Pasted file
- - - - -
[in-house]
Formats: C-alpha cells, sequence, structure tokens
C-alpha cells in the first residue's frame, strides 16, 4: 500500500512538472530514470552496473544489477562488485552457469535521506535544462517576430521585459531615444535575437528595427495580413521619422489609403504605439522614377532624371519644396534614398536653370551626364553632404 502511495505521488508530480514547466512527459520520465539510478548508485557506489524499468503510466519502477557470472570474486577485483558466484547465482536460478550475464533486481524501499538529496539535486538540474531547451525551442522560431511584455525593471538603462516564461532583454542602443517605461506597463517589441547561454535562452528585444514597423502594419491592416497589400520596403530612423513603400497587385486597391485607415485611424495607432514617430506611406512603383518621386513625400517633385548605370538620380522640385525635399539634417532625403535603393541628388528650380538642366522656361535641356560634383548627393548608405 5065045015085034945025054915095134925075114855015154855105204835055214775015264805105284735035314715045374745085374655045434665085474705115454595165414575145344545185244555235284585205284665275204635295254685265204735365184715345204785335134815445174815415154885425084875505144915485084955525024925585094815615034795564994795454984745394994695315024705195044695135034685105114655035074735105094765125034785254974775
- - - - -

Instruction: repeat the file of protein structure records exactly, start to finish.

[in-house]
Formats: C-alpha cells, sequence, structure tokens
C-alpha cells in the first residue's frame, strides 16, 4: 500500500512538472530514470552496473544489477562488485552457469535521506535544462517576430521585459531615444535575437528595427495580413521619422489609403504605439522614377532624371519644396534614398536653370551626364553632404 502511495505521488508530480514547466512527459520520465539510478548508485557506489524499468503510466519502477557470472570474486577485483558466484547465482536460478550475464533486481524501499538529496539535486538540474531547451525551442522560431511584455525593471538603462516564461532583454542602443517605461506597463517589441547561454535562452528585444514597423502594419491592416497589400520596403530612423513603400497587385486597391485607415485611424495607432514617430506611406512603383518621386513625400517633385548605370538620380522640385525635399539634417532625403535603393541628388528650380538642366522656361535641356560634383548627393548608405 5065045015085034945025054915095134925075114855015154855105204835055214775015264805105284735035314715045374745085374655045434665085474705115454595165414575145344545185244555235284585205284665275204635295254685265204735365184715345204785335134815445174815415154885425084875505144915485084955525024925585094815615034795564994795454984745394994695315024705195044695135034685105114655035074735105094765125034785254974775